Clinical noting system for maternity services
My Topol fellowship problem / project:
Childbirth is a natural process however inherently full of risk for both women and babies. There are a variety of unknowns in the process; women frequently move between healthcare organisations; babies can be born over a wide window of time during pregnancy and risk profiles can change repeatedly. It is therefore imperative that the systems and processes that support maternity services are based on best practice and allow the sharing of information with health care providers.
Currently, our Trust uses a fragmented hybrid process of systems and paper-based processes which may result in accurate and up- to-date records being unavailable to clinicians. This process requires staff to continue using large hand-held patient notes. Often, if women require additional care, the notes can become unsustainable and heavy for patients to carry. On occasions, for patients with more complex care needs, multiple volumes of patient notes are required; resulting in notes not being easily accessible to clinicians in an emergency and can take a considerable amount of time to highlight important information.
Additionally, hand-held paper notes can easily be lost or removed from the patient record.
Our current process is inefficient and often means that documentation is of poor quality. It is a clinical risk, which is recognised on our risk register. The COVID-19 pandemic has highlighted how other areas, organisations and industries have fast-tracked digital solutions.
I am aiming to implement an established electronic clinical noting system for maternity services. This should improve the efficiency and quality of the current noting system as it will capture demographic information before the appointment and allow real-time recording of all events wherever they occur: in the hospital, community, or at home. The system will be interoperable and allow records to be shared easily with relevant health professionals and Trusts if the woman’s care is transferred and enable future advances such as shared great north care record to be achieved.
Implementing a full digital EPR will eliminate double data entry for healthcare professionals and increase the amount of time spent on direct patient care. The system will improve patient safety as records will be easily accessible in emergencies, and key information will be clearly identifiable.
Furthermore, it will have an offline mode for remote workers, meaning records can remain up-to-date and there is no room for error with retrospective documentation. The system will have interfaces with other essential systems and has excellent reporting capabilities.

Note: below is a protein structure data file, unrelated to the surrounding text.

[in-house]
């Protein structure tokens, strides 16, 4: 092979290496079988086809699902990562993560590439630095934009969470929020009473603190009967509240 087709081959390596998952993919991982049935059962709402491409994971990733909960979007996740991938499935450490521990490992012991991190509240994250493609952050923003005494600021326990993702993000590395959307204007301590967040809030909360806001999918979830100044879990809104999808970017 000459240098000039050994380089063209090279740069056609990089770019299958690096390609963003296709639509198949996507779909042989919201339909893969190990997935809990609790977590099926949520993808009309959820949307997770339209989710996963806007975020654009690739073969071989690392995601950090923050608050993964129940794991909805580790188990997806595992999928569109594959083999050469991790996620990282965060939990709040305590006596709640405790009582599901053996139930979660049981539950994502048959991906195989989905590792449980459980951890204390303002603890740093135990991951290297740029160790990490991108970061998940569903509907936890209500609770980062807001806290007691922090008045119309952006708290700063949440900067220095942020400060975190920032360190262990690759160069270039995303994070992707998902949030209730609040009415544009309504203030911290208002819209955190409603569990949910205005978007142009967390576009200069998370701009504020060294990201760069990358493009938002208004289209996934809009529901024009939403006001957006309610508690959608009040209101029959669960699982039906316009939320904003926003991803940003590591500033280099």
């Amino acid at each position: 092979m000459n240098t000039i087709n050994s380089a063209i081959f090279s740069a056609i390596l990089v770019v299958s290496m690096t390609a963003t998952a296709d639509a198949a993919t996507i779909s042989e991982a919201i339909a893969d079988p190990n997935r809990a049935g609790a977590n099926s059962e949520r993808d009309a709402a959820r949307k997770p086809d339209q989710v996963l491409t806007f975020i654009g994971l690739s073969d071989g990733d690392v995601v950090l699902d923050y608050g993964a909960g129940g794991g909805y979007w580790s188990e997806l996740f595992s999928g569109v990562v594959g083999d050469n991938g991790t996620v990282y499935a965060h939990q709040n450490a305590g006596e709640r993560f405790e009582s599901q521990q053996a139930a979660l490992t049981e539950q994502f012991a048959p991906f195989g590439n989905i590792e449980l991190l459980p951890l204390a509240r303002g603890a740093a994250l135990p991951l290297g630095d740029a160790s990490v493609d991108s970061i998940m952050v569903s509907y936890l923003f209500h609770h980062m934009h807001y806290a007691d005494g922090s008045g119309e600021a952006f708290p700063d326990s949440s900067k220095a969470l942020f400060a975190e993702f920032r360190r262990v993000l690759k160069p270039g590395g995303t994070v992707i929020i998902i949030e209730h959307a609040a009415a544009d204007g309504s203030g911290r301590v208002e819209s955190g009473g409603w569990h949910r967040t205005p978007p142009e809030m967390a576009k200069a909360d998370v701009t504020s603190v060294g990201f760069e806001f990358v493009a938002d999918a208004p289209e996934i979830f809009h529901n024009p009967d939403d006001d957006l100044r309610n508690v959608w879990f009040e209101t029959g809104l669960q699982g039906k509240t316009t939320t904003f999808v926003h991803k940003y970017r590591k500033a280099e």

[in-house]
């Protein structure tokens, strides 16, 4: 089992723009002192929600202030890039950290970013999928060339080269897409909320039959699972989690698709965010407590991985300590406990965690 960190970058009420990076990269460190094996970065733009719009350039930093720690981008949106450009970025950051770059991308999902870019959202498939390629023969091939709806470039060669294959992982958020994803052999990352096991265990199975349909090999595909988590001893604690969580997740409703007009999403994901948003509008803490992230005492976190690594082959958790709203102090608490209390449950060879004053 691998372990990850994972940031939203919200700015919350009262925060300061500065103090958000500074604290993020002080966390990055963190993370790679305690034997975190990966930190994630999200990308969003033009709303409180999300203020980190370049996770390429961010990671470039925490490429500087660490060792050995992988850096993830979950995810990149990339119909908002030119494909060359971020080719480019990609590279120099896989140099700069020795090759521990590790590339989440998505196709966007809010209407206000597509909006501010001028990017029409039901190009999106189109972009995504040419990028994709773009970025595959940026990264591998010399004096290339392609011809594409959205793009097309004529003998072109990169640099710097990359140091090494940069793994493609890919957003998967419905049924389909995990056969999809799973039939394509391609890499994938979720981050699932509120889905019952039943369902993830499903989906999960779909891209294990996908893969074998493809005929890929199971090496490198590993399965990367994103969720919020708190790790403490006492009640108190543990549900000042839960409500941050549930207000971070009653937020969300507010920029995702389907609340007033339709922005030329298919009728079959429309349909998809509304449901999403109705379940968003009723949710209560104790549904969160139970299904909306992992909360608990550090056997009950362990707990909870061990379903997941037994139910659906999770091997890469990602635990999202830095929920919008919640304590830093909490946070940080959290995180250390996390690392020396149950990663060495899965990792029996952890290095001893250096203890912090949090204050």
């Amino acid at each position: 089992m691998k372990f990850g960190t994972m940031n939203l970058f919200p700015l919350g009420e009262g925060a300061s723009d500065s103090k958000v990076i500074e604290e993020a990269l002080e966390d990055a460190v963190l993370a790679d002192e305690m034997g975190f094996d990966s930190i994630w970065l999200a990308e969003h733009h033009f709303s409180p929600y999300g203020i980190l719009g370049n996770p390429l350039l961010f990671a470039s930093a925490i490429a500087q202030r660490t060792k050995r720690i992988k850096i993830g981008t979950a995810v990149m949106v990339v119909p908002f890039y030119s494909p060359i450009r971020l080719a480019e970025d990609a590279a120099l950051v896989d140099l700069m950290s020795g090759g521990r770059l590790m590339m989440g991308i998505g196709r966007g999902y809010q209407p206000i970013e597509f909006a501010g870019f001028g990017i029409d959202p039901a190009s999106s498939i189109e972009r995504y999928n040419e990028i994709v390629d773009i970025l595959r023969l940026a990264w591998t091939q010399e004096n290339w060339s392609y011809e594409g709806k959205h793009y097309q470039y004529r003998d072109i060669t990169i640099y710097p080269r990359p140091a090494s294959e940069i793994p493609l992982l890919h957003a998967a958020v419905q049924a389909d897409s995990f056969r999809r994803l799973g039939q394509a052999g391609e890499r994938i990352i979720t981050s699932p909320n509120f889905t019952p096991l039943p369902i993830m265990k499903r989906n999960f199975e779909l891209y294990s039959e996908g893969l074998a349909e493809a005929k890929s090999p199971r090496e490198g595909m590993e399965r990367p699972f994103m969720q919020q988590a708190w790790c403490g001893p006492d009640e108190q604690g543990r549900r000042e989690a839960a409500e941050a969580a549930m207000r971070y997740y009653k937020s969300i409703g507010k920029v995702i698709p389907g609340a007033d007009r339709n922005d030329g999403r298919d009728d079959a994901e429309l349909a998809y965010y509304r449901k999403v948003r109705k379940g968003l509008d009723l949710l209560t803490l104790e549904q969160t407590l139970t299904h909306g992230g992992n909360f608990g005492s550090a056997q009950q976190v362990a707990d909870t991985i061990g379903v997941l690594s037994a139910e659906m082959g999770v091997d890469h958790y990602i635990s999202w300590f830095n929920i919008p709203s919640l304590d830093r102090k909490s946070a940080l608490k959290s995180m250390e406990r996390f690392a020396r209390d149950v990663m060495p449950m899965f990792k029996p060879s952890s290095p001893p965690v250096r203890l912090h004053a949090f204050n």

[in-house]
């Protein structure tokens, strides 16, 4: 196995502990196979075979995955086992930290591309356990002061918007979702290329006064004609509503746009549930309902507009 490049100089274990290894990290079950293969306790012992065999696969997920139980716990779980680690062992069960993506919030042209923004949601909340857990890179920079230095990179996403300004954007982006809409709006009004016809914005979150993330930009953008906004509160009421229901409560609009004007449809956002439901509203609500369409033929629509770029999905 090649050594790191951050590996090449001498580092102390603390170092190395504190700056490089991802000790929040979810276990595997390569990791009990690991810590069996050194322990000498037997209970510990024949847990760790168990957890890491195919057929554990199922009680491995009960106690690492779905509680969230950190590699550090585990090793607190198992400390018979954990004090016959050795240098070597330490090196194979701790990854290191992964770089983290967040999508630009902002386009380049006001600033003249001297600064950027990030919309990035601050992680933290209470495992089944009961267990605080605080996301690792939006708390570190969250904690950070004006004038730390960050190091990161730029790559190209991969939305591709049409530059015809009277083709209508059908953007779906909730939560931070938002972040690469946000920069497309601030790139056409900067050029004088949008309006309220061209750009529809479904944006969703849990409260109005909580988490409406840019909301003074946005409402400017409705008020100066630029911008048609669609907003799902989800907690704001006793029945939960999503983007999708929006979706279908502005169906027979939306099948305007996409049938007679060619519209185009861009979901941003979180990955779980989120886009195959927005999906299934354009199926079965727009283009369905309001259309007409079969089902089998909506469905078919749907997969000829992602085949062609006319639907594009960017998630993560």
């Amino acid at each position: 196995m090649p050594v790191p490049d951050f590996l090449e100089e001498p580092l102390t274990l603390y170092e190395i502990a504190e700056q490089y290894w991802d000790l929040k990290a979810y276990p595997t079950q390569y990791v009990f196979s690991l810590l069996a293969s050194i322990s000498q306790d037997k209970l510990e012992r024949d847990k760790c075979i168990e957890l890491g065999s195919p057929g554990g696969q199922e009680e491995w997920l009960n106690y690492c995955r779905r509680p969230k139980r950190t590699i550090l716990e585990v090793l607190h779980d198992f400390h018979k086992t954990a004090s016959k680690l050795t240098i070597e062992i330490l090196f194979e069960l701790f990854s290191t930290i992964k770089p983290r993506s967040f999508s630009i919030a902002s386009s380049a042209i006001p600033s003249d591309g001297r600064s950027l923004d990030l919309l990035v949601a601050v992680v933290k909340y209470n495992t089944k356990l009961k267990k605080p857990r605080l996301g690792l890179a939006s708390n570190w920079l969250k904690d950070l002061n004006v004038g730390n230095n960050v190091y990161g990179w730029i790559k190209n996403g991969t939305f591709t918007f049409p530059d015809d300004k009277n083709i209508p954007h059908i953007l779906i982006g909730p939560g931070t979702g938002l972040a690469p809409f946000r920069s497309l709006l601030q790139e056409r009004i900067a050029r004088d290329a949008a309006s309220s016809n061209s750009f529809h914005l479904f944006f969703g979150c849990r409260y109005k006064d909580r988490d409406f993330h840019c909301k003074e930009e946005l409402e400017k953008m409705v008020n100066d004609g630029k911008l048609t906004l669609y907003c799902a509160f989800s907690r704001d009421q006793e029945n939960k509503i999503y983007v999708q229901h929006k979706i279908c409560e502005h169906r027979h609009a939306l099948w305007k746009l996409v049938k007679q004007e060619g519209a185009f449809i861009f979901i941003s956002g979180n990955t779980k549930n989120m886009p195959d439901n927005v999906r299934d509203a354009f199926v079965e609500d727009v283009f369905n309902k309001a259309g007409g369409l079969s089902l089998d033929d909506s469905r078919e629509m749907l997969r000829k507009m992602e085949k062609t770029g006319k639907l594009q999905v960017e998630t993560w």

The system has multiple benefits for women as well as health care professionals. Women will have easy access at their fingertips to their personal maternity record through an interactive app that will help them keep track of their pregnancy.
I have a BSc in Midwifery and I am a midwife with a passion for innovation and improving maternity services for both service users and staff. I have been a qualified midwife for almost 7 years and most recently I have stepped into the role of the Digital Midwife. This role involves leading digital transformation.
I started my midwifery career in 2015; building my midwifery knowledge and skills by rotating in all clinical areas. As a clinical practitioner in a Trust with poor digital maturity I felt increasingly frustrated with the hybrid approach of paper and digital systems used to manage patient care; with heavy paper-based patient handheld records, outdated hardware and the fragmented digital systems with lacking interfaces and interoperability. This frustration was exacerbated as I could see other sectors digital systems rapidly advancing.
I use digital technology to support so many other parts of my life every single day. All of the apps on my mobile devices made my home life easier, whereas the digital systems used within maternity services are far from satisfying and actually increase workload, making my working life for my colleagues and I more difficult! Furthermore, creating a barrier in the mother-midwife relationship. I feel strongly that digital transformation will be one of the biggest improvements to maternity services that will happen in my career and I am excited to be involved in the transformation which will improve services for women and staff.
When the opportunity to apply for the role of the ‘digital midwife’ came up, I jumped at the chance to be involved in digital transformation. Having been a clinical midwife for many years it has been a hard transition into a non-clinical role and the learning curve has been steep and continues to grow. Becoming the digital lead midwife is an exciting venture, especially as it is a role that has not yet existed for our Trust. I am fortunate to be in a position where I can shape the role to suit the needs of the department and Trust. I feel that the Topol digital health fellowship would provide me with an opportunity to develop and cement my underpinning digital knowledge and skills and aid my development as a champion of digital change.
Digital health is multifaceted and I have a lot to learn! I hope that during my time as a Topol digital fellow I will meet and be inspired by digitally like-minded people that have experience of leading digital transformation which will in turn shape and accelerate my current digital project. In the future, I would like to continue to use the skills and knowledge gained through the fellowship to develop digital solutions within maternity services as a digital aspirant and innovator.